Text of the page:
Artificial Intelligence could reveal the healing potential of plants

Researchers in England are using Artificial Intelligence to unravel the healing properties of various plant species.

Until now, synthetic herbicides and pesticides were derived from chemical compounds manufactured in laboratories. However, AI is transforming this process by designing what is known as the “perfect molecule.”

At the headquarters of the crop division of the German multinational Bayer, in the German town of Monheim, they are determined to design the next generation of phytosanitary products based on research that is the closest thing to “look for a star in the Milky Way.”

As in medicine, Plant health scientists are working to find and inhibit a certain protein in a specific organism for the protection of plants.

With the emergence of AI, the use of algorithms to find patterns in data is helping to identify the complex interdependencies that exist between an unlimited number of organisms and select those proteins much faster and with greater precision.

It is about deciphering molecular structures with their respective properties, extracting the corresponding parameters and then encoding them to make the selection and build new profiles.

Design molecules

Just as artificial intelligence creates images or texts from available resources, machine learning can also be used with the large amount of information handled in laboratories.

At Bayer they have been using AI for several years under the “design first” principle instead of carrying out tests to select molecules, as was done before.

“In chemistry we used to have only chemical data and very little biological data, but now we have a giant amount of data and we think about what we have to do in a biological way and, from the chemical point of view, what can be designed to control For example, weeds,” the director of Research and Development (R&D) of Crop Science Bayer, Bob Reiter, told Efeagro.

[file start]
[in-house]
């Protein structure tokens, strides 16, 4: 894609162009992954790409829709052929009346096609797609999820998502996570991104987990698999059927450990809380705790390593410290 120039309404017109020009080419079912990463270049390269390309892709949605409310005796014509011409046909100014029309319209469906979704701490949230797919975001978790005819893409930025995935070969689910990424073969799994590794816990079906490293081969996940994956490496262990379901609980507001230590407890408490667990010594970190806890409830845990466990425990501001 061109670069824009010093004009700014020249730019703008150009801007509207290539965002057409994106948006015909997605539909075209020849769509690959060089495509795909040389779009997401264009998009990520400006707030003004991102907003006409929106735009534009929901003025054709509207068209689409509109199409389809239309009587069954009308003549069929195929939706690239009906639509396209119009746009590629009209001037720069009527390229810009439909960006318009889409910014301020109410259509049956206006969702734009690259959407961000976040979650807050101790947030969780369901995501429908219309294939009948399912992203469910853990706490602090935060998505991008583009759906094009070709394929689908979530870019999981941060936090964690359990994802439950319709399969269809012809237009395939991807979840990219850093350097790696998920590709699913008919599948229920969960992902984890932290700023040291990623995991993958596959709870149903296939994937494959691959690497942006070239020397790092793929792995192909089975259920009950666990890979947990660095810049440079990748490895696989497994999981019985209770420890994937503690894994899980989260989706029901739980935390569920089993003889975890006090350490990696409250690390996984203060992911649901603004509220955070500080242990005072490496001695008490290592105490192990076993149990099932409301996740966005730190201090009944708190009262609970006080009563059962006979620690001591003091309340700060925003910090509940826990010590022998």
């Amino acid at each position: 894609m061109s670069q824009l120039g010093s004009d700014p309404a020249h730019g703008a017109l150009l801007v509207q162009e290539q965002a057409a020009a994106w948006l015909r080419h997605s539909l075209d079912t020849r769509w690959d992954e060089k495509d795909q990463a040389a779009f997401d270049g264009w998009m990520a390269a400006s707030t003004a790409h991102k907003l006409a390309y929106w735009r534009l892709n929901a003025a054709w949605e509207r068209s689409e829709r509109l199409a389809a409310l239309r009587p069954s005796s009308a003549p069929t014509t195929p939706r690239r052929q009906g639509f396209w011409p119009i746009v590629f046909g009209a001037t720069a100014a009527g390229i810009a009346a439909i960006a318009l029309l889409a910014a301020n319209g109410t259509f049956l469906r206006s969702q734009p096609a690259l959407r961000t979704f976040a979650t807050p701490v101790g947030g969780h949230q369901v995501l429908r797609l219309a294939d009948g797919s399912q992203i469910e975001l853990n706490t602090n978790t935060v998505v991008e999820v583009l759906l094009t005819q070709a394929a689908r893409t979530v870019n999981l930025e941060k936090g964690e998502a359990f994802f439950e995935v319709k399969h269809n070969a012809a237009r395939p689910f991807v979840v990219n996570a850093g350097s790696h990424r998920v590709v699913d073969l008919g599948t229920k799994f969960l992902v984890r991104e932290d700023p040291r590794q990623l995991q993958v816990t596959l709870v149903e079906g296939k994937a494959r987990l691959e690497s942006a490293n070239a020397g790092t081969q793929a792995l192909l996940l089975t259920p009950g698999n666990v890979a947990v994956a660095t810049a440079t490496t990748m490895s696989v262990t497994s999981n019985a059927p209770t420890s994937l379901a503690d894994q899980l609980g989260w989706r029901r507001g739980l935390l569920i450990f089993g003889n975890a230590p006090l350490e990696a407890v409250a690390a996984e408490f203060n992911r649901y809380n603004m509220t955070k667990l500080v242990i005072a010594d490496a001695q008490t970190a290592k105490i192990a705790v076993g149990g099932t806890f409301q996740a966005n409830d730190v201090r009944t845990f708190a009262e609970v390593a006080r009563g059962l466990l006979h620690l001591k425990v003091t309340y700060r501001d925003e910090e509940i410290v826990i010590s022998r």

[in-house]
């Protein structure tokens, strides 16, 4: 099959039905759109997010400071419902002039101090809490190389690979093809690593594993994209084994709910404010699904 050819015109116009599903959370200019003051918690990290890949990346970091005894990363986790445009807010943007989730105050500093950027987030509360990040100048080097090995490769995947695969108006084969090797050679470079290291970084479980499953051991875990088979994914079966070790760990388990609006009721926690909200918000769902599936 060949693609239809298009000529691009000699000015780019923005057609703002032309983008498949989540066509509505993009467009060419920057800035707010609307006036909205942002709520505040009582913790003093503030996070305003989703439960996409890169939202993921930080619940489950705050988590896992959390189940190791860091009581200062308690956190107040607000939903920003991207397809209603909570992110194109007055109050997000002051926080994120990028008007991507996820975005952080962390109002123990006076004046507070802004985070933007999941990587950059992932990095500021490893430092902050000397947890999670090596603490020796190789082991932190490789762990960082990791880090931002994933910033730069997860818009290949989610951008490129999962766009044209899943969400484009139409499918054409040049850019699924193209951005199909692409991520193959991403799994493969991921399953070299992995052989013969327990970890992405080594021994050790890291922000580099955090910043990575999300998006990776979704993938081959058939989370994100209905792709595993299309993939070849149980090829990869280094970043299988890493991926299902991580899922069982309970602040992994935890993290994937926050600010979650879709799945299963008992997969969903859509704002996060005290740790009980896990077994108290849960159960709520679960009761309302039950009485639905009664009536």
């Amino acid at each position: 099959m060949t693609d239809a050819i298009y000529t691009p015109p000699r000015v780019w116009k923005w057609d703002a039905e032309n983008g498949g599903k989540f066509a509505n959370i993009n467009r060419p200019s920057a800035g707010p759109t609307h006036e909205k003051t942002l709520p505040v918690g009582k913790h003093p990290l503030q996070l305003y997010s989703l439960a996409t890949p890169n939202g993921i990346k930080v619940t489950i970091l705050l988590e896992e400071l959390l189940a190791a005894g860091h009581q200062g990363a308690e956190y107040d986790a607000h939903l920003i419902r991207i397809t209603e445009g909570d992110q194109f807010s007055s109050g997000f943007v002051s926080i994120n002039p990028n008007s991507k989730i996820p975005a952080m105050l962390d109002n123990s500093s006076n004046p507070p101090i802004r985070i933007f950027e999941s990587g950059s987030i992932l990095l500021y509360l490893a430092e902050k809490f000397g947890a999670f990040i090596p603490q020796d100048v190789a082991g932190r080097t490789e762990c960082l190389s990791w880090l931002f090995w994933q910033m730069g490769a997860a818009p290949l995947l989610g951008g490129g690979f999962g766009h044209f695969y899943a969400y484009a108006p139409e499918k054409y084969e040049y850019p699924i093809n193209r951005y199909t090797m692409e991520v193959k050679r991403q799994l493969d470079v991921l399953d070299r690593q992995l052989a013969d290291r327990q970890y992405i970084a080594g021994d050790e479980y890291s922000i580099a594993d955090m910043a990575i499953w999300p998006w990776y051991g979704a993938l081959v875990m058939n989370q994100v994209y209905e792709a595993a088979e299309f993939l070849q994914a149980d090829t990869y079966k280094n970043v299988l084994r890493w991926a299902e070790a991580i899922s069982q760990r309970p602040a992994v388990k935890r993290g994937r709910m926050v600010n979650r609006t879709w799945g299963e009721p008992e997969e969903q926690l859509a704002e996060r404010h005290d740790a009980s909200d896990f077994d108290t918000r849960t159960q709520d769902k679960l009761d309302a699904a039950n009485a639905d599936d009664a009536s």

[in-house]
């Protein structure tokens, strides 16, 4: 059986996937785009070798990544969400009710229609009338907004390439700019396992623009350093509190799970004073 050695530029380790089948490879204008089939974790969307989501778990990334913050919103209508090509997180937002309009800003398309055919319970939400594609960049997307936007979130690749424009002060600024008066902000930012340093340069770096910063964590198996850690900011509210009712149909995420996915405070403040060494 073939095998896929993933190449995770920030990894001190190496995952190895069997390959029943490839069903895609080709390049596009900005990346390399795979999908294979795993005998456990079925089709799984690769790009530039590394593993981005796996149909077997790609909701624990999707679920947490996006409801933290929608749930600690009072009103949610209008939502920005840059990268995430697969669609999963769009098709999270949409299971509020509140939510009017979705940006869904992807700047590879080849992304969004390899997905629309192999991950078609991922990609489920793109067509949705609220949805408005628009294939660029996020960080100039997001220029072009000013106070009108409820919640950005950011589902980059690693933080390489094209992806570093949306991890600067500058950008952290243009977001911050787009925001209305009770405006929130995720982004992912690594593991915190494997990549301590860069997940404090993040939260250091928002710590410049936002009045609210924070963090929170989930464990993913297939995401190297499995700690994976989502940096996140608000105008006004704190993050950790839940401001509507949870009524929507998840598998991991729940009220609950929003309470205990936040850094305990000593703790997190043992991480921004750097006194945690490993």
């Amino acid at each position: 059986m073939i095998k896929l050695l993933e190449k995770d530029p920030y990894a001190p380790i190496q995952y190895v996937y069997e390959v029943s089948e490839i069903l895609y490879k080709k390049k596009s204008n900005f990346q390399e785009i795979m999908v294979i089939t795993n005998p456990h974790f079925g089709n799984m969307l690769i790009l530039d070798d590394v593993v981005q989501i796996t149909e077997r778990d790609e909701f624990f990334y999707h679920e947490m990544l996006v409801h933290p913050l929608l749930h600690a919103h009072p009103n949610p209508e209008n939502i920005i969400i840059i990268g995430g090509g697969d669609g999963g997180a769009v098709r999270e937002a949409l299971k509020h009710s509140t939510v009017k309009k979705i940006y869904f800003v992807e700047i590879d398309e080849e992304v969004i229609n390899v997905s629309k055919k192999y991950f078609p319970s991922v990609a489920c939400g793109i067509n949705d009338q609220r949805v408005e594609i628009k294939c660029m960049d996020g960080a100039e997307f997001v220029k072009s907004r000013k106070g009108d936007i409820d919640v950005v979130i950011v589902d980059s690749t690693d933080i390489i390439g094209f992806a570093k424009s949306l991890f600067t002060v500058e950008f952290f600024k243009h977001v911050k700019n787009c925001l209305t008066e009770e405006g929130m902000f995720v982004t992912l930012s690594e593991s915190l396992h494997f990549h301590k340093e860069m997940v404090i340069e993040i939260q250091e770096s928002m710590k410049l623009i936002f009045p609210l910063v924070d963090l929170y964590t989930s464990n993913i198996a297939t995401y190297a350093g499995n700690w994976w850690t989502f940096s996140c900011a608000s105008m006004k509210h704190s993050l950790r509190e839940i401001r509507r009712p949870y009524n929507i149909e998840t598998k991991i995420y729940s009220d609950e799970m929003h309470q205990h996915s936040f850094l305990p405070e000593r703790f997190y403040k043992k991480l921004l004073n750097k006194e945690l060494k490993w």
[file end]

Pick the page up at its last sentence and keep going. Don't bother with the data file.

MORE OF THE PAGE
Part of the complexity lies in how to make wise decisions in chemical synthesis to protect plantsin addition to reducing the environmental impact and avoiding unwanted effects.

risk assessment

In order for the phytosanitary products of the future to be safe for human health and the environment, the risk assessment is carried out from the first moment, making the necessary checks while the molecules are designed, without waiting to have the product to see its environmental impact and its effectiveness in controlling pests and diseases.

Apart from the residue analysis and the metabolism of the crops that it seeks to protect, the company is also studying the effect on other organisms such as aquatic and soil organisms, wild birds, mammals and pollinators such as bees.

Reiter highlights that they use these evaluations in the design of chemical products, so that when longer-term studies are done, “there is a much higher probability that they actually meet the strictest standards that are required to have a very safe environment for the environment, people, animals and other beings that could be exposed.”

Bayer's interest in developing these products is such that last month it announced an investment of 220 million euros for research at its Monheim site, which will house a new plant protection products complex with laboratories, offices and greenhouses that will employ around 200 people.

Under this new approach, the company hopes to launch on the market at the end of this decade a new herbicide that can be applied precisely to crops that have developed resistance to the glyphosateanother substance that kills weeds.

At Bayer they have partnered with other companies to use technologies that did not even exist five years ago and thus achieve “perfect molecules” in fungicides, insecticides and other products with which they promise to obtain an average of 30% more yields on farms.

(With information from EFE)